Diabetes Forecast

In Memory of Nate Waters' Mission of Doing Good

Editor's note: It is with sadness that we report that Nate Waters died on April 21, 2013, in Tulsa, Okla. He was 35.

As a young man, Nate Waters, 35, of Tulsa, Okla., had a unique perspective on how diabetes affected the people in his community. While he did not have diabetes, he was surrounded by people burdened by complications, including damaged eyes and missing limbs, and struggling to maintain their health. He was living in a nursing home.

Waters spent years in nursing care after his mother's boyfriend broke his neck in an assault, paralyzing Waters at age 19. As he worked through rehabilitation, Waters vowed to help his neighbors living with diabetes. "It gave me a firsthand view on the dangers of diabetes … by looking at my fellow residents at the nursing homes that I lived at, and close friends," Waters says. "It really motivated me to get involved, to see what I could do to get involved with the American Diabetes Association and Stop Diabetes®."

Now living on his own and working as an accountant at WPX Energy in Tulsa, Waters is quickly becoming one of the ADA's greatest champions in Oklahoma. He's captained multiple Step Out: Walk to Stop Diabetes® teams and has become a corporate ambassador to promote Stop Diabetes @ Work℠, a workplace-based initiative to help people make lifestyle changes to reduce their type 2 diabetes risk.

"Employee health is a major issue," Waters says. "The good thing about the whole Stop Diabetes @ Work program is that it's free to the company. It's something that the company can really utilize to encourage their employees to live a healthier lifestyle."

So far, Waters has helped bring the program to about five companies, with the goal of getting it into every workplace in Oklahoma. Ann Richards Ketcham, executive director of the Association's Oklahoma Area office, believes Waters has what it takes to make the program widespread. "I think he's on a mission," she says. "He believes in our cause, and he understands that it takes money to fund research and fund education and advocacy—and he's not bashful, for the American Diabetes Association or for the other causes that he believes in."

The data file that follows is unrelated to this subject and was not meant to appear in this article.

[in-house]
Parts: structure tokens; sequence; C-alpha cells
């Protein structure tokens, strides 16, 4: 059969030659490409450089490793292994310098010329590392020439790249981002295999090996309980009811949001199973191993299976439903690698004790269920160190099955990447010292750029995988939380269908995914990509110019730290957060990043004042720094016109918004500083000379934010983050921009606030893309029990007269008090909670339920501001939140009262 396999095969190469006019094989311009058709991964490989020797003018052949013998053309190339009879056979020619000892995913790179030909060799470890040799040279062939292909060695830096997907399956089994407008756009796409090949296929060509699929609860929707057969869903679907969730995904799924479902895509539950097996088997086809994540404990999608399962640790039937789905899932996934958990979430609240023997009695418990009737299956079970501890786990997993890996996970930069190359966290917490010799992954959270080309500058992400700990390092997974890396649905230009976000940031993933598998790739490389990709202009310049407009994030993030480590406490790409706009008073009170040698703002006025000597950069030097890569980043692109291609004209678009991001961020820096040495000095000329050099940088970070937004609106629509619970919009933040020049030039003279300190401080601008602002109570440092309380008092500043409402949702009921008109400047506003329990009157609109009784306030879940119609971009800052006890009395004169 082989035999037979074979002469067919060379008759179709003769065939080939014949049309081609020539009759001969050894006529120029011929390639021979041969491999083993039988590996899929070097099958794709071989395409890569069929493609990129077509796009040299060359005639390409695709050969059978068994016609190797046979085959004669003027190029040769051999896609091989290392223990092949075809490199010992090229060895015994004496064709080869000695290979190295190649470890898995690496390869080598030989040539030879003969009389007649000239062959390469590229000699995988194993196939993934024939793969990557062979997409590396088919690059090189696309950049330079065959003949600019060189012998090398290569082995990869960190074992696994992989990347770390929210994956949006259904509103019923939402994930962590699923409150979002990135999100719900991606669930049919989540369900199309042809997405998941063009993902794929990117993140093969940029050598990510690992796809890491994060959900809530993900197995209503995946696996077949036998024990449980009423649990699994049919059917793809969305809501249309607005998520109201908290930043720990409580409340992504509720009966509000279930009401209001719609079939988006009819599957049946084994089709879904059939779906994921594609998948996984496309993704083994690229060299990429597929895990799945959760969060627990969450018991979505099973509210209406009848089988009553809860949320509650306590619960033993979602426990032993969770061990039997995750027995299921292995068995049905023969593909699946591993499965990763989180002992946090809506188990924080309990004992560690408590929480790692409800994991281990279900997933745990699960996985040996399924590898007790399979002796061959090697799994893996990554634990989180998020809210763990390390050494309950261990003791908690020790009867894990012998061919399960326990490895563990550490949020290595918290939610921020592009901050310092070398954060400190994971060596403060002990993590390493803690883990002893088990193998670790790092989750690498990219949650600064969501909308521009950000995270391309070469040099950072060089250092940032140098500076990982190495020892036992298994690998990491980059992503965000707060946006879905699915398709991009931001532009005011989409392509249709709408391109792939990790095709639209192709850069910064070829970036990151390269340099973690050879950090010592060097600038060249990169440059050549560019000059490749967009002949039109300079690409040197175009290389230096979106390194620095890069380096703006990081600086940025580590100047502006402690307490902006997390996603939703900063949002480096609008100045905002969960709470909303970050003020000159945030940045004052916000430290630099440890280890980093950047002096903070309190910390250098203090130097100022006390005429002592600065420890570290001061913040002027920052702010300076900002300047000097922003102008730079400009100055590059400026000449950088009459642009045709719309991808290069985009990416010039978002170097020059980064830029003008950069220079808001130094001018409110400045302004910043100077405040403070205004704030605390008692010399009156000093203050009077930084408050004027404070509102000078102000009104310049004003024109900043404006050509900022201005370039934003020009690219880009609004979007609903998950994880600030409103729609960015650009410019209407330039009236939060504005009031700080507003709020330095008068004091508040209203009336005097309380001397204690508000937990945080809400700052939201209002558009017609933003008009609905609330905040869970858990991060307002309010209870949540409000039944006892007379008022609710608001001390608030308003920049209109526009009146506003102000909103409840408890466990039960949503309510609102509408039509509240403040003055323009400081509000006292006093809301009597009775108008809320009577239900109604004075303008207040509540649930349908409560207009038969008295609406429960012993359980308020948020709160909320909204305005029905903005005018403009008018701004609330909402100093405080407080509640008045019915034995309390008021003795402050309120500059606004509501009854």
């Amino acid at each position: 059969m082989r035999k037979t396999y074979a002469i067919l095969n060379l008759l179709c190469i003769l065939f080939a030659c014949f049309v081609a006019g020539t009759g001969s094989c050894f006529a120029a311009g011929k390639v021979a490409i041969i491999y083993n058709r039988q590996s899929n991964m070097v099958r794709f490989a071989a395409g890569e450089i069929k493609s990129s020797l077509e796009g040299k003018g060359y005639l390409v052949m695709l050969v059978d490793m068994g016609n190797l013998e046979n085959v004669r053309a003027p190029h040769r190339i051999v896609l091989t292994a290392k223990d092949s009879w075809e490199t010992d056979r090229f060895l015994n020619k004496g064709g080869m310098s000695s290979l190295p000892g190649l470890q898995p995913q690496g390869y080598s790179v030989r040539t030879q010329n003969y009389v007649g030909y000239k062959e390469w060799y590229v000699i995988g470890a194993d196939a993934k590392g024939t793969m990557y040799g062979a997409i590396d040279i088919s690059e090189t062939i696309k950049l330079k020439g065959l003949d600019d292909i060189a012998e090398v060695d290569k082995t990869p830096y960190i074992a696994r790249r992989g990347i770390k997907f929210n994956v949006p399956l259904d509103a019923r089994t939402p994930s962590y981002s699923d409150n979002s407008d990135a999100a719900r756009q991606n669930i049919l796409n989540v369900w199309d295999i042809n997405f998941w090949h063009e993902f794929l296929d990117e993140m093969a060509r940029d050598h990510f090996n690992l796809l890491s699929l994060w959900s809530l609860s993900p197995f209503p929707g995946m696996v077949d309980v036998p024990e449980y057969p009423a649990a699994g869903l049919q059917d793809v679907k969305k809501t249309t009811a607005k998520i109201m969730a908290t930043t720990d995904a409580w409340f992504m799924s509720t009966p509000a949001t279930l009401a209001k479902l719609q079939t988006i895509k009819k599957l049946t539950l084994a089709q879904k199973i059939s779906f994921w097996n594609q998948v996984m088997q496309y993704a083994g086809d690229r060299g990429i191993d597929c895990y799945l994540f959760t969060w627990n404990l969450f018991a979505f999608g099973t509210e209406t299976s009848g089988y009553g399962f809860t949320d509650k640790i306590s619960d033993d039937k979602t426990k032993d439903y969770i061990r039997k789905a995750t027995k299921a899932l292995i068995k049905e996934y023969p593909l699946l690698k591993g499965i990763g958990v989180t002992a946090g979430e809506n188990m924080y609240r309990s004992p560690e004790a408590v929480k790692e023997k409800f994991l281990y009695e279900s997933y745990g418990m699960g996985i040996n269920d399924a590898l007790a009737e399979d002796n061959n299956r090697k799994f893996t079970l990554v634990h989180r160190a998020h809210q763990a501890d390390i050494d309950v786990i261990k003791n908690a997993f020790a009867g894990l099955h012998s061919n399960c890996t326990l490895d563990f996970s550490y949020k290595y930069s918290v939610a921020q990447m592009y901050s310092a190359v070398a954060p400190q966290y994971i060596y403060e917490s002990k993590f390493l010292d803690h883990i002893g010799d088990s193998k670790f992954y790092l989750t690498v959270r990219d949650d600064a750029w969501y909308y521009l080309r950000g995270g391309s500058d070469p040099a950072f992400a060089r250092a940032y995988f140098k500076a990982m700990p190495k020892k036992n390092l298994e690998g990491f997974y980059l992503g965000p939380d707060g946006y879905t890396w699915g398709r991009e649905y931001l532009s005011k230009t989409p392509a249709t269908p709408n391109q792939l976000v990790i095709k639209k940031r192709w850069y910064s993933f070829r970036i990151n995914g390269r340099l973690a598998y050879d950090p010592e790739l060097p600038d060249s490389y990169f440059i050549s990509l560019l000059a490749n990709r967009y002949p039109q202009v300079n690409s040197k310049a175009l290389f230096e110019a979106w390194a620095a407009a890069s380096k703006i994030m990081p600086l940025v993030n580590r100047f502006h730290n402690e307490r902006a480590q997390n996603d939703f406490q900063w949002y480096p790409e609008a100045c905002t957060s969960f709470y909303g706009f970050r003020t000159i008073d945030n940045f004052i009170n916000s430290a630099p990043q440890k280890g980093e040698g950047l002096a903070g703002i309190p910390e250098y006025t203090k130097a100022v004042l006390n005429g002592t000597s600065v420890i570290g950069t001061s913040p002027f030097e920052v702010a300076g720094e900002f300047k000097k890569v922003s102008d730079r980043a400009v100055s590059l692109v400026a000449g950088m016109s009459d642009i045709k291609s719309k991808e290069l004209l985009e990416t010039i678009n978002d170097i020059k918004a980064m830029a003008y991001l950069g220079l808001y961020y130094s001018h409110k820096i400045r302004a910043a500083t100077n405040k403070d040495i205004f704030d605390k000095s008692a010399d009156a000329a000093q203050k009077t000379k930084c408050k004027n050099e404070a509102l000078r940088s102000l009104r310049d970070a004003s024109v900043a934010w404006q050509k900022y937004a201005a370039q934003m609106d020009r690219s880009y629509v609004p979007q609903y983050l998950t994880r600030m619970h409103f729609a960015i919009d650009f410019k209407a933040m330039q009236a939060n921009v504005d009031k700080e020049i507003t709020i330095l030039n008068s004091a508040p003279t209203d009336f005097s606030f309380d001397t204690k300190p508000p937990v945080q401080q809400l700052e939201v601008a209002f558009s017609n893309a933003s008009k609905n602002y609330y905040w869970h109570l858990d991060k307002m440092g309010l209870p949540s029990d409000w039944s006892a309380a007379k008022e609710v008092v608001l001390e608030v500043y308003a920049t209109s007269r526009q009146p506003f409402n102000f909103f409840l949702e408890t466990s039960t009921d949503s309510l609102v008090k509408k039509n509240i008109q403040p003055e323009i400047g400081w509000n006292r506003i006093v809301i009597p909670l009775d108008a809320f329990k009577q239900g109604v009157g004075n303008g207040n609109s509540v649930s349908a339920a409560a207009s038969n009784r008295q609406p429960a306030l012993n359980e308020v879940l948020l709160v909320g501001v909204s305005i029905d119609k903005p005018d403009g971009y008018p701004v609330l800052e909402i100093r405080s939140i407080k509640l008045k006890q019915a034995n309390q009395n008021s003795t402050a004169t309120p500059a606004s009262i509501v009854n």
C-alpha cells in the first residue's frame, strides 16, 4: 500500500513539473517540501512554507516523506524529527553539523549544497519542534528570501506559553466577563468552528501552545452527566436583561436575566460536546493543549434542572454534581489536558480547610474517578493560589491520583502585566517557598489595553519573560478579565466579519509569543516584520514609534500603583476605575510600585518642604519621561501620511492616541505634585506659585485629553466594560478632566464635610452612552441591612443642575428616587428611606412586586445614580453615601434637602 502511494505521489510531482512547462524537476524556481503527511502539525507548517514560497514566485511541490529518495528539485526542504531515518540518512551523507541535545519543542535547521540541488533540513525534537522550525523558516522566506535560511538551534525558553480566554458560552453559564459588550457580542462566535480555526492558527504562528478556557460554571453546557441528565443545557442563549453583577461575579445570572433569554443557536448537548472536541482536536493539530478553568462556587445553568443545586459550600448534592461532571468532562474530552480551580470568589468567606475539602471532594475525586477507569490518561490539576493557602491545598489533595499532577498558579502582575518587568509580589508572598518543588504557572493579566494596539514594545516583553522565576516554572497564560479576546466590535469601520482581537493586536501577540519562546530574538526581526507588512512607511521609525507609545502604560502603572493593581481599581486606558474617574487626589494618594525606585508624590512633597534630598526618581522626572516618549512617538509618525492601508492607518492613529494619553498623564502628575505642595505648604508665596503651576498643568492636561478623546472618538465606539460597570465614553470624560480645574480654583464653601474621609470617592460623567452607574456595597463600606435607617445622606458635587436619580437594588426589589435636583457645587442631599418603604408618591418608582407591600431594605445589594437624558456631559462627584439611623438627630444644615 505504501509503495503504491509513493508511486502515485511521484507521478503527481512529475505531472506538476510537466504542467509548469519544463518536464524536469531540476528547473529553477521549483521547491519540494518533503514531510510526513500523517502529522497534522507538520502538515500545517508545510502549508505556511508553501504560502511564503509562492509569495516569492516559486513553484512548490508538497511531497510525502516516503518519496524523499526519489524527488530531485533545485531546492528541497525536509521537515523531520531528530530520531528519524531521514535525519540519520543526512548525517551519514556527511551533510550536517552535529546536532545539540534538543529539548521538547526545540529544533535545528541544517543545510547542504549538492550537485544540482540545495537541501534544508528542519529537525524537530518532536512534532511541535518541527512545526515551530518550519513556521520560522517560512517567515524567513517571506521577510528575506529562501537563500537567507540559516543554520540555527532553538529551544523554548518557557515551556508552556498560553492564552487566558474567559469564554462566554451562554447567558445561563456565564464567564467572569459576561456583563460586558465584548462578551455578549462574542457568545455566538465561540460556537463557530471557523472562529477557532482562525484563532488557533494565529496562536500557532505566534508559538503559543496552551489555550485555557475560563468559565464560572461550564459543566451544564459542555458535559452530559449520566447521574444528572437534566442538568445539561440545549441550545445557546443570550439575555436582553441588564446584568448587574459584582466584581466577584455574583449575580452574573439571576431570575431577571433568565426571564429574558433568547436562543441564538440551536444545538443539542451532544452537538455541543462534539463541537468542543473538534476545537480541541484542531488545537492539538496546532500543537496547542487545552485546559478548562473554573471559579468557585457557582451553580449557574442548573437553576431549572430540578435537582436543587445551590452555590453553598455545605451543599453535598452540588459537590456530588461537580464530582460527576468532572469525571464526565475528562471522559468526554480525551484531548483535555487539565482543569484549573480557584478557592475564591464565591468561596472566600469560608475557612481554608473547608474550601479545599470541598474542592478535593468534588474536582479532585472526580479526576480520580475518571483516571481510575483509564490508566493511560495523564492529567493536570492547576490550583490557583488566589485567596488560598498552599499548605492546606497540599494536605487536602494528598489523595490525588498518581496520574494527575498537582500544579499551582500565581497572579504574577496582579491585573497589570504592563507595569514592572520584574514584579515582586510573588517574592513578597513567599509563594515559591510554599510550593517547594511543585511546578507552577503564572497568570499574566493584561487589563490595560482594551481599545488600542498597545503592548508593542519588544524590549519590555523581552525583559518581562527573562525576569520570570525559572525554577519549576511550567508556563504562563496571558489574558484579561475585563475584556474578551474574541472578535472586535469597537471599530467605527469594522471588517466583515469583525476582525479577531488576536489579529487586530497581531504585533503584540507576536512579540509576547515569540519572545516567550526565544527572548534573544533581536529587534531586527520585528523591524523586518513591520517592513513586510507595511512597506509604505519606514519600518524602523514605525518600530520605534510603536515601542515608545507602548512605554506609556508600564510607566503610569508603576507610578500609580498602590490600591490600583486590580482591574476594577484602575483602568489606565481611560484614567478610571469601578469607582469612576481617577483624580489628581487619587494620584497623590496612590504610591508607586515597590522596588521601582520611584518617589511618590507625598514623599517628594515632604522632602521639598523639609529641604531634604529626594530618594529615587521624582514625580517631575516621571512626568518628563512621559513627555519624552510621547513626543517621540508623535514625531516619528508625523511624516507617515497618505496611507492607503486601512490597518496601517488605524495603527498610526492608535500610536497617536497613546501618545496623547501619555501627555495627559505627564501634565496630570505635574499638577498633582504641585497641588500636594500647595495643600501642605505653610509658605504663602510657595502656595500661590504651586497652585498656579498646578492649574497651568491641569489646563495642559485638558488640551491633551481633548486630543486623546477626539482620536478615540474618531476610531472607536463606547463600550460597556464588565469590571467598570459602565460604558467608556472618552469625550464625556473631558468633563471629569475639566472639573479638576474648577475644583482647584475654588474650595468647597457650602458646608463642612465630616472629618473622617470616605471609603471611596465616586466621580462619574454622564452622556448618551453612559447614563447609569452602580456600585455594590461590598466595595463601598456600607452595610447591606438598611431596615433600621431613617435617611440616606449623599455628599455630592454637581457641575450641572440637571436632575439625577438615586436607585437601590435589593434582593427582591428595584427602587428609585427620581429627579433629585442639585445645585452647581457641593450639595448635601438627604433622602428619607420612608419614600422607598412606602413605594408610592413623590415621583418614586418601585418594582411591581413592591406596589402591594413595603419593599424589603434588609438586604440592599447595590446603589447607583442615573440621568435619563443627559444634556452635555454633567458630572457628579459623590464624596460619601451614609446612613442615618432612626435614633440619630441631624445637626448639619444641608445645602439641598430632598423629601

Indeed, Waters is an incredible fund-raiser, having collected more than $21,000 for the ADA alone. He's also raised money for the American Cancer Society, the Cystic Fibrosis Foundation, the Bridges Foundation, the Center for Individuals with Physical Challenges, and Tulsa Sports Charities, according to a profile in TulsaPeople Magazine. In 2012, he received the ADA's LEARN Outreach Award for outstanding volunteerism at the Association's Community Volunteer and Leadership Conference in New Orleans.

Waters hopes his example helps others get the volunteer bug. "When you're vocal, people can see what you're doing, and it may be something that they're already interested in, and you can make the connection," he says. "I'm very thankful. Just through my life experiences, I've been able to turn something that was negative that happened to me into something positive that's benefited many more people."



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